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SEPTEMBER 19-20, 2003 23 ELUL 5763

Pop Quiz: Which is the shortest perashah in the Torah, and which is the longest?


When Moshe Rabenu went up to get the Torah, the heavenly angels protested, "How can a human being receive the holy Torah?" Hashem told Moshe to hold onto the Heavenly Throne and give them an answer (Teshubah). Moshe proceeded to explain how the Torah can only be for mortal beings as it says in the Ten Commandments, "Do not steal, kill, etc.," which only apply to humans. The word Teshubah, which literally means "answer," also refers to the concept of Teshubah, repentance. The angels were really asking, "How can a human, who can sin and fall, receive the Torah, which is holy and spiritual?" The answer is Teshubah, repentance. The Jew who stumbles and sins has an amazing opportunity to return to Hashem. This concept of Teshubah is so great that it can reach the Heavenly Throne, and that's why Moshe held onto the Throne, to symbolize the power of Teshubah. During the holiday season, Teshubah is in the air. May we grasp it and reach the Heavenly Throne and may all the suffering in the land of Israel stop. May we all be inscribed in the Book of Life, Health and Happiness. Tizku Leshanim Rabot. Rabbi Shmuel Choueka

"You are standing today, all of you, before Hashem, your G-d" (Debarim 29:9)

The Midrash relates that in last week's perashah, the people heard the frightening curses, ninety-eight in all, that would befall the Jewish nation if they didn't observe the Torah. They said, "Who could stand up to these curses?" Moshe Rabenu comforted them and told them, despite all the sins of the past, they were still standing before Hashem. Just as He had not discarded them before, He would maintain them in the future. Fear of the rebuke would prevent them from sinning, and if they did sin, the punishment would bring them atonement, not destruction.

The wording of the above Midrash needs to be studied. It says, "Who could stand up to these curses?" The Torah in a previous perashah, in Vayikra, also told of curses that could occur. The Midrash implies that these curses of last week's perashah frightened them, but not the ones from Vayikra.

Rabbi Shlomo Peretz explains that there was a good reason why the second set of curses were more scary than the first. The ones in Vayikra were said in the singular terminology. Therefore, the Jews weren't afraid, because each one felt he wasn't the sinner the Torah was talking about, and he would escape punishment. But, in Debarim the curses were said in the plural form, which meant that since each Jew was responsible for each other's sins, the result would be that everyone would suffer as a result of one person's sins. This is what the Midrash meant when it said, "Who could stand up to these curses?" However, Moshe Rabenu consoled them. He said, "You are all standing today," because you are responsible for each other! The responsibility that you fear is the main factor that kept you alive. If one person sins, the sin is carried by the many and the punishment is spread out over the many, which makes it lighter and bearable. Furthermore, if one does a misvah that isn't done by others, such as the misvot only done by Kohanim, it is shared by all, thereby enabling many people to receive these merits. The results are that your being together is your salvation.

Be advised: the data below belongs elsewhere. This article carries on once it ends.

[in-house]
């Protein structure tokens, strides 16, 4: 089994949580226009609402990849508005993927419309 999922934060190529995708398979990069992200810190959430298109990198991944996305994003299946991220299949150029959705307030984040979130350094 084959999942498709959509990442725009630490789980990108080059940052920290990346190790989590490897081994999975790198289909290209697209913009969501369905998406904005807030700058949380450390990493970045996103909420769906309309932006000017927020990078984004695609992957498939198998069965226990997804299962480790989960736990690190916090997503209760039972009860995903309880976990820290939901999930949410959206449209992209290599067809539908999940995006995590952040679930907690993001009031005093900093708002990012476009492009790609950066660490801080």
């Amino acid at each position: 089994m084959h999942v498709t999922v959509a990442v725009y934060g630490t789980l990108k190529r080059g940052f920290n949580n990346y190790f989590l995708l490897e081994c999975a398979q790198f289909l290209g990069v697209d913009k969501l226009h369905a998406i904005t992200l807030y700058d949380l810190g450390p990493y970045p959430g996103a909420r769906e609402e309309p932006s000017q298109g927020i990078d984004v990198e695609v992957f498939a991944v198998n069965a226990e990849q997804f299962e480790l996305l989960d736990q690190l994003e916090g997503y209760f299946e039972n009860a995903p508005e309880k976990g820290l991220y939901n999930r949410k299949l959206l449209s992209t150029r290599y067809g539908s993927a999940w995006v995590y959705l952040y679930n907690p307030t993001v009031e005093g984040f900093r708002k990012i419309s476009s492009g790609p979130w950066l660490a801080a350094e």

It is important to always view each other as a helper and not a competitor. In the long run, we bring each other to true success, in a way we couldn't do by ourselves. Shabbat Shalom. Rabbi Reuven Semah


Question: Why should the congregation not look at the Kohanim when they are doing Birkat Kohanim?

Answer: The Zohar tells us that the shechinah (presence of G-d) rests on the hands of the Kohanim as they bless the congregation. Therefore, the Kohanim cover their hands - since it is prohibited for someone from the congregation to stare at their hands while the shechinah is present. (Excerpted from Siddur Abir Yaacob, published by Sephardic Press)


"You are standing this day, all of you." (Debarim 29:9)

In the book of Debarim, Moshe rebukes Bnei Yisrael prior to his death. The Sages teach that even in this seemingly innocent remark, there is an element of criticism.

Angels are often referred to as "omdim" - standing, while human beings are referred to as "holchim" - walking, or progressing. This is because angels can never improve themselves. They are always "standing" at the same level as when they were created. Human beings, on the other hand, have the ability to improve themselves, and are expected to be constantly "walking" toward perfection.

Moshe's rebuke was that the people have become comfortable in their level, and are not striving to reach greater heights. It is very easy to become complacent with one's status, and it is therefore important to always remember that no matter how far we have gone, there is always room for improvement.

Question: Do you feel comfortable with your level of observance, or do you feel a need to make advances? In what way have you grown spiritually in the past year? What do you hope to improve in the coming year?

Answer to Pop Quiz: Vayelech (30 pesukim) and Naso (176 pesukim).

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